Game, set, match for indoor icon

Murray Johnston, Annette Hagan and Saliya Ahangama enjoy the centre before it closes on 28 November. 200397_01 Picture: CAM LUCADOU-WELLS

By Cam Lucadou-Wells

By the end of November, the Sandown Indoor Sports Centre will be no more.

It’s the last of the indoor tennis stadiums in Melbourne – a mecca for players as far away as Clyde North, Essendon and Point Cook.

When rain pelts on the centre’s roof, the players pour in.

For 38 years the centre has offered dry refuge for cricketers, volleyballers and soccer and tennis players.

And on this night during a heavy spring deluge, more than 100 players are exerting themselves on court or in cricket nets – or waiting in the wings for a go.

Behind the front desk, Annette Hagan directs players on court while fielding a frenzy of phone calls from cricket clubs wanting to train indoors.

She says the building’s new owner wants to convert the premises to a more lucrative factory or warehouse.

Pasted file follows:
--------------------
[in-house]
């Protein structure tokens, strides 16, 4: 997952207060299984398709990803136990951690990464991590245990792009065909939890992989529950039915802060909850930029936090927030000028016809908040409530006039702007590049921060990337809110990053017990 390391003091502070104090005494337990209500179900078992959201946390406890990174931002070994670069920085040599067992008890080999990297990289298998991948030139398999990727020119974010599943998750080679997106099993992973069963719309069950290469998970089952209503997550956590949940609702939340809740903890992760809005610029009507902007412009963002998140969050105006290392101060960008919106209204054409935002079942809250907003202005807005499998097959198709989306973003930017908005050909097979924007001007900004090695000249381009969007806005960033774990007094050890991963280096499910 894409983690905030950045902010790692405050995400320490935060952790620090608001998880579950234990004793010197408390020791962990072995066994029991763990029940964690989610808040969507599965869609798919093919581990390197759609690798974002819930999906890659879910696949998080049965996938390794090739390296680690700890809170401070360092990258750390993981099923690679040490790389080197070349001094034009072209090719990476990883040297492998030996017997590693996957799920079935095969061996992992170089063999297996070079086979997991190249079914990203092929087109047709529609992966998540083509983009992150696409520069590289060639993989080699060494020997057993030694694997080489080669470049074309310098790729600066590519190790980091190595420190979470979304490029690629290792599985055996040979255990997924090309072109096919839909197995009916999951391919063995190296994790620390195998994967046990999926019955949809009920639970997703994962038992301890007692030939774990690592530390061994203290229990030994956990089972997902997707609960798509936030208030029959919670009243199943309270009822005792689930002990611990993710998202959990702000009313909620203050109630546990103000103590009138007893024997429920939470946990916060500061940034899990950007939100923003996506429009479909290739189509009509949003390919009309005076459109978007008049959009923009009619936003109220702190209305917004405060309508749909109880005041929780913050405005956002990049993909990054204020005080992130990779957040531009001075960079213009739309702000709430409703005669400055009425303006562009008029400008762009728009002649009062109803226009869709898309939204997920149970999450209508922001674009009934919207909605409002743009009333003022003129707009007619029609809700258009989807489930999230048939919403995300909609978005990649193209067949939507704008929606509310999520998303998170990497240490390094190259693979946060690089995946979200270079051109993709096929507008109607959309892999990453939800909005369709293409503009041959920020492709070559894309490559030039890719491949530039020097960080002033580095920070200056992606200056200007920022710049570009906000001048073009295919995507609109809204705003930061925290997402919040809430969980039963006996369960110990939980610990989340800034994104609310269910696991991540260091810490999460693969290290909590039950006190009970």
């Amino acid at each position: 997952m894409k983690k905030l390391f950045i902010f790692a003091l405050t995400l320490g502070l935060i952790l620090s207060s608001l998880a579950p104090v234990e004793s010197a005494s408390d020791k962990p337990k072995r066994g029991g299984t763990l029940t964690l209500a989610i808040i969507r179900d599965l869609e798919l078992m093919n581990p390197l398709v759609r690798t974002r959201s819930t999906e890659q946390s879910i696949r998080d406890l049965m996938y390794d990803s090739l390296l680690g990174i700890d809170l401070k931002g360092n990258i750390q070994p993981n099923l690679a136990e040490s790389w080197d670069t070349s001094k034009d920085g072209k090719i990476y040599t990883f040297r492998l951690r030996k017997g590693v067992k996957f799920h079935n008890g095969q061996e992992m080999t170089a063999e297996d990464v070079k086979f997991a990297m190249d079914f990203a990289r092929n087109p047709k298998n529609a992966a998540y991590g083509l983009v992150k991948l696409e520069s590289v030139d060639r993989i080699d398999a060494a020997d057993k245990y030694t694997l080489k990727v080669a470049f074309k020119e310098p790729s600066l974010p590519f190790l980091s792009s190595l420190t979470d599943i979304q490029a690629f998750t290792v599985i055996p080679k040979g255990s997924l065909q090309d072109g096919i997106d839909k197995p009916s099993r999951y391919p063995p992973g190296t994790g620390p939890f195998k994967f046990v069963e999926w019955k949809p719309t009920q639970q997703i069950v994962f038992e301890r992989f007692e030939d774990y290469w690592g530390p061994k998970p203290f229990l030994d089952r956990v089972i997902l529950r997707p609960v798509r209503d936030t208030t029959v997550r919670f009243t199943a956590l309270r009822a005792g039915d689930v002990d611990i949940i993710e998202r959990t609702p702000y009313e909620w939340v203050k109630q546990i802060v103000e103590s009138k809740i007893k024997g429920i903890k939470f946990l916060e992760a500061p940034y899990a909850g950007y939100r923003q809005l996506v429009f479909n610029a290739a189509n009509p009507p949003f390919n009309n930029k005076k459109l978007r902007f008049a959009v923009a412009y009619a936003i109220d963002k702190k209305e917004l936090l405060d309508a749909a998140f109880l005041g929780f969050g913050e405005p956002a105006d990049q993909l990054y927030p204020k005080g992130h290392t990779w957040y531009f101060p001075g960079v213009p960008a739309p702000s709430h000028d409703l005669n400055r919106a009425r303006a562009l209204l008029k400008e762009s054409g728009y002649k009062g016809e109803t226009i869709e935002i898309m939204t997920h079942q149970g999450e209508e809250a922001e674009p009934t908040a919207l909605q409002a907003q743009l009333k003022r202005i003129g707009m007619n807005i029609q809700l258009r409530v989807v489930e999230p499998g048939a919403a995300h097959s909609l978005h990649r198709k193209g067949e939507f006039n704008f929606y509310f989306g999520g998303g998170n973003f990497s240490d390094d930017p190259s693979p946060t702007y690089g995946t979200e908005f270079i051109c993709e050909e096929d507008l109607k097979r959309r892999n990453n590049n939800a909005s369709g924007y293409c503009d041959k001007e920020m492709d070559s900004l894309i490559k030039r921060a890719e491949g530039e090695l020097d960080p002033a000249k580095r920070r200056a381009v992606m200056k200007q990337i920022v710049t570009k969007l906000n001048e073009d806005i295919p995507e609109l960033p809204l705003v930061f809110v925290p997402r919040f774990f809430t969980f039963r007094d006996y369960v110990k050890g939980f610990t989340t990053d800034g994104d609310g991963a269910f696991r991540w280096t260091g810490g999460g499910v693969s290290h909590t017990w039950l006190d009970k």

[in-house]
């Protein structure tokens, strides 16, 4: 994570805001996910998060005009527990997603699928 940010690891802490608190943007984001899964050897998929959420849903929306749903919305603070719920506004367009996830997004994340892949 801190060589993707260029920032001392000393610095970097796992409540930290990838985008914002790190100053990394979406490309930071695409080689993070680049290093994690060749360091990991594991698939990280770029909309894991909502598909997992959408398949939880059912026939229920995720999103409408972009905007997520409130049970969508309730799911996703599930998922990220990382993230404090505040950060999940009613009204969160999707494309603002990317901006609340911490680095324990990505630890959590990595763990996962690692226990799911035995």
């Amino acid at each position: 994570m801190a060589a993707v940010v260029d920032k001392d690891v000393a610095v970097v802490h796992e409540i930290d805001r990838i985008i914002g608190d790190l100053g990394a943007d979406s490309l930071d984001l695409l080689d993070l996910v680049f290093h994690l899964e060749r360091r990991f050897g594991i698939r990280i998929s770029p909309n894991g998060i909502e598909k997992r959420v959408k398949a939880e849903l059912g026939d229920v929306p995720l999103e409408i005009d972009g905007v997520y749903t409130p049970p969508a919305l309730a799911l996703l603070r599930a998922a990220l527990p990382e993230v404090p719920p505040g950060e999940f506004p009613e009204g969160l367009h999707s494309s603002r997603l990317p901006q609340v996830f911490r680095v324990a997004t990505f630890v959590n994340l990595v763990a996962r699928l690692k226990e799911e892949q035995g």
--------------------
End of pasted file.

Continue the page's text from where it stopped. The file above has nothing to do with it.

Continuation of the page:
“It’s interesting because there’s quite a few around here that are empty,” she muses.

“It is a shame. This centre is an icon – you call it progress.”

Murray Johnston, of Narre Warren, has been competing in the Thursday indoor tennis social comp since 2006.

He moved to the centre after the indoor tennis arena in Ferntree Gully closed.

There’s nowhere else to play in all weather, all year round, Mr Johnston says.

“It’s a big issue. We’re wondering what we’re going to do.”

Up to 25 cricket clubs base their pre-season training at the centre from July, says coach Saliya Ahangama.

But at least there are some alternative venues in Cranbourne, Doveton, Croydon and Moorabbin.

“It’s been a good service to the community and the clubs.”

Ms Hagan has been enquiring with nearby outdoor tennis clubs to host the competitions.

“It’s going to be a bit different, having to look at the weather forecast, wondering how long it will take for the courts to dry.

“You look at it as a new adventure.”

The centre closes on 28 November.


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